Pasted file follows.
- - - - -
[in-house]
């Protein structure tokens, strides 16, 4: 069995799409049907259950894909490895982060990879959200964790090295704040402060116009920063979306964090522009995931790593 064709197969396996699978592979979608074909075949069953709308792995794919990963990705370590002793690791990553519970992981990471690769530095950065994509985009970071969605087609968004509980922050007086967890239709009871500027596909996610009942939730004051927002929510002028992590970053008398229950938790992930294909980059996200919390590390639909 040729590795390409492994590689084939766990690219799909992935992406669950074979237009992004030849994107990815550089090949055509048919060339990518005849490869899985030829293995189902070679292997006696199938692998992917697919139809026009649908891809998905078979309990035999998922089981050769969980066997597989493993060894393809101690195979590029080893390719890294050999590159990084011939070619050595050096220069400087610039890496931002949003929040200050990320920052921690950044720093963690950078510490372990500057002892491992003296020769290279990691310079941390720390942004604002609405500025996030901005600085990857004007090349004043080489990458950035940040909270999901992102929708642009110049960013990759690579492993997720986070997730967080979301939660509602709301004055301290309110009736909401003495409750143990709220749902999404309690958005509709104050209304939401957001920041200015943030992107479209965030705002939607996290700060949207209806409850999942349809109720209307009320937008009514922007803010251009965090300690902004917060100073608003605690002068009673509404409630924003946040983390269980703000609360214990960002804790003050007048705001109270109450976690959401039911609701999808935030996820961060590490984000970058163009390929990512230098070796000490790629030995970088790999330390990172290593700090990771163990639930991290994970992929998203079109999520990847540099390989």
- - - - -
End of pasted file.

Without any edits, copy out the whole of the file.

[in-house]
């Protein structure tokens, strides 16, 4: 069995799409049907259950894909490895982060990879959200964790090295704040402060116009920063979306964090522009995931790593 064709197969396996699978592979979608074909075949069953709308792995794919990963990705370590002793690791990553519970992981990471690769530095950065994509985009970071969605087609968004509980922050007086967890239709009871500027596909996610009942939730004051927002929510002028992590970053008398229950938790992930294909980059996200919390590390639909 040729590795390409492994590689084939766990690219799909992935992406669950074979237009992004030849994107990815550089090949055509048919060339990518005849490869899985030829293995189902070679292997006696199938692998992917697919139809026009649908891809998905078979309990035999998922089981050769969980066997597989493993060894393809101690195979590029080893390719890294050999590159990084011939070619050595050096220069400087610039890496931002949003929040200050990320920052921690950044720093963690950078510490372990500057002892491992003296020769290279990691310079941390720390942004604002609405500025996030901005600085990857004007090349004043080489990458950035940040909270999901992102929708642009110049960013990759690579492993997720986070997730967080979301939660509602709301004055301290309110009736909401003495409750143990709220749902999404309690958005509709104050209304939401957001920041200015943030992107479209965030705002939607996290700060949207209806409850999942349809109720209307009320937008009514922007803010251009965090300690902004917060100073608003605690002068009673509404409630924003946040983390269980703000609360214990960002804790003050007048705001109270109450976690959401039911609701999808935030996820961060590490984000970058163009390929990512230098070796000490790629030995970088790999330390990172290593700090990771163990639930991290994970992929998203079109999520990847540099390989």